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Earl Howe: I am sure that I speak for the noble Lord, Lord Turnberg, as well as myself in thanking the Minister, particularly for his positive response on Amendments Nos. 120 and 121. That is extremely helpful. I was also greatly helped by the Minister's full answers on the other two amendments to which I spoke. I shall reflect carefully on what he said. I beg leave to withdraw the amendment.

Amendment, by leave, withdrawn.

[Amendments Nos. 120 to 122 not moved.]

Clause 32 agreed to.

Baroness Andrews: I beg to move that the House do now resume. In doing so, I suggest that the Committee restart not before 8.45 p.m.

Moved accordingly, and, on Question, Motion agreed to.

House resumed.

Parliamentary Constituencies (Scotland) Order 2005

7.43 p.m.

Lord Evans of Temple Guiting rose to move, That the draft order laid before the House on 14 December 2004 be approved [4th Report from the Joint Committee].

The noble Lord said: My Lords, my right honourable friend the Secretary of State for Scotland received the fifth periodical report of the Boundary Commission for Scotland on 30 November last year. He laid the report and a draft order before Parliament on 14 December. By doing so, he was fulfilling his obligation under the Parliamentary Constituencies Act 1986, which required him,

after he had received the Boundary Commission's report to lay it before Parliament, together with a draft of an Order in Council for giving effect, with or without modifications, to the report's recommendations.

As I have indicated, the report was laid two weeks after its receipt. I recall during the debates last year on the then Scottish Parliament (Constituencies) Bill that some noble Lords were of the view that the Government were dragging our feet with regard to the Boundary Commission reporting on the new Scottish constituencies, and that it was our intention to delay the reduction of the number of Scottish representatives
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at Westminster until after the next election. We made it very clear during those debates that that was not the case. The Boundary Commission is entirely independent of government. It was a matter for it alone to decide when, within the legislative framework, it would report to my right honourable friend the Secretary of State. I trust that the very short time taken to lay the commission's report and the draft order implementing its recommendations proves the Government's integrity and the truth of our previous statements on the matter.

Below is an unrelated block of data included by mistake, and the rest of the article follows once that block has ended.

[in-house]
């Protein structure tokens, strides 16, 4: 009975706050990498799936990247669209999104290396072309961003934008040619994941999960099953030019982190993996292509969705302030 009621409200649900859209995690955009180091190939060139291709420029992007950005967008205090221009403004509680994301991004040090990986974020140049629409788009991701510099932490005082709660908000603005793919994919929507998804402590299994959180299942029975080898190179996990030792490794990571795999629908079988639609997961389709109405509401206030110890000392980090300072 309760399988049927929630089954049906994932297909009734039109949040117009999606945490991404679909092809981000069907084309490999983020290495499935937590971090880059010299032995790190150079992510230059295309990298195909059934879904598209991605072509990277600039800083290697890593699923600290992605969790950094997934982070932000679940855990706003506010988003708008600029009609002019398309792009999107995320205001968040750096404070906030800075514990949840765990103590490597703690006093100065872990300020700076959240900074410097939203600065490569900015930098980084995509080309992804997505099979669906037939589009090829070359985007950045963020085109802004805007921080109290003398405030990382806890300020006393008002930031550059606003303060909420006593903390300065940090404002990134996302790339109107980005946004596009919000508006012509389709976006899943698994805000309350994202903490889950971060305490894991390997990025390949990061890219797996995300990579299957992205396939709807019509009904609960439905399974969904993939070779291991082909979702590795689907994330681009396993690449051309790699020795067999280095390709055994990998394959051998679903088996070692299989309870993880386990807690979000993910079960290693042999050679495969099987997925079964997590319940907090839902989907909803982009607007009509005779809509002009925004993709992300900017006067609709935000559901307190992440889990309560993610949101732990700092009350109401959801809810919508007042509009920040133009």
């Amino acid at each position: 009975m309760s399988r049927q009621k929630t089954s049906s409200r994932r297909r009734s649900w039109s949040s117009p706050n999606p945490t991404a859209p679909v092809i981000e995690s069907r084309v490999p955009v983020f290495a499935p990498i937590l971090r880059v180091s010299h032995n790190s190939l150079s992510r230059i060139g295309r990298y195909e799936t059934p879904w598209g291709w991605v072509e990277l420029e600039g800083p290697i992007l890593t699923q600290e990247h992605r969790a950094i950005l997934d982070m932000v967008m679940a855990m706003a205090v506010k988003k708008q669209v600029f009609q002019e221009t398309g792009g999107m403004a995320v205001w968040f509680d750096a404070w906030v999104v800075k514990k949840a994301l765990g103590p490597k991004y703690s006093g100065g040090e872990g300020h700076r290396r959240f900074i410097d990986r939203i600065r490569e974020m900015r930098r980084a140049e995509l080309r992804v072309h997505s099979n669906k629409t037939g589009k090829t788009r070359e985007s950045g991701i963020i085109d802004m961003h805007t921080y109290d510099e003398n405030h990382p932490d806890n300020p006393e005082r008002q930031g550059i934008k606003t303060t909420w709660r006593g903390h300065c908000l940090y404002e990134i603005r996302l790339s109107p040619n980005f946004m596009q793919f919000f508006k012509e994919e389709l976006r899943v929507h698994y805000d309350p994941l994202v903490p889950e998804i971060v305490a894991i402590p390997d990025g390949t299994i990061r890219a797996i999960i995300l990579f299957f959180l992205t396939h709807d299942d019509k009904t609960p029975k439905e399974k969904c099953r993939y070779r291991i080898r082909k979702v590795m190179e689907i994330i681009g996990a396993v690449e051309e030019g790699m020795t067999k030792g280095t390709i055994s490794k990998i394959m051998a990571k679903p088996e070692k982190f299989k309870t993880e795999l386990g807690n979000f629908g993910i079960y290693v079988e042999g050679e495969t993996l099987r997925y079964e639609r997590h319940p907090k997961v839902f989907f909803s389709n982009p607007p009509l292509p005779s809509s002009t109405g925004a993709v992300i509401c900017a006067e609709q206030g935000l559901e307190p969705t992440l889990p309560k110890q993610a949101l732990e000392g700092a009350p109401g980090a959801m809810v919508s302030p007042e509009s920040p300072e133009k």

Before turning to the details of the order, I thank the Boundary Commission for Scotland—that is, the deputy chairman, the right honourable Lady Cosgrove, and her fellow commissioners, Professor Gavin McCrone and Dr Elspeth Graham, together with their expert advisers and secretariat—for its work in delivering its fifth periodic report. As noble Lords will be aware, it was a much more extensive and radical review than previous ones, and its recommendations are of very significant consequence.

The draft order gives effect—I stress that it does so without modifications—to the recommendations made by the Boundary Commission in its report. As noble Lords will be aware, implementing the recommendations will reduce the number of Members of Parliament representing Scottish constituencies from 72 to 59. The boundary changes affect only constituencies for elections to the Westminster Parliament.

The Explanatory Note attached to the draft order explains its effect. Article 2 of, and the schedule to, the order set out and describe the 59 new constituencies into which Scotland will be divided.

Lord Steel of Aikwood: My Lords, the noble Lord is right that the Explanatory Note says that the schedule sets out a description of the constituencies. Could he use his good influence to see that the schedule is reprinted in a more comprehensible manner? I shall give one example. For Rutherglen and Hamilton West Burgh constituency, the description is:

I do not call that much of a description that anyone could be expected to understand. It is entirely negative.

Lord Evans of Temple Guiting: My Lords, I am grateful to the noble Lord for that intervention, which I shall deal with when I reply to the debate.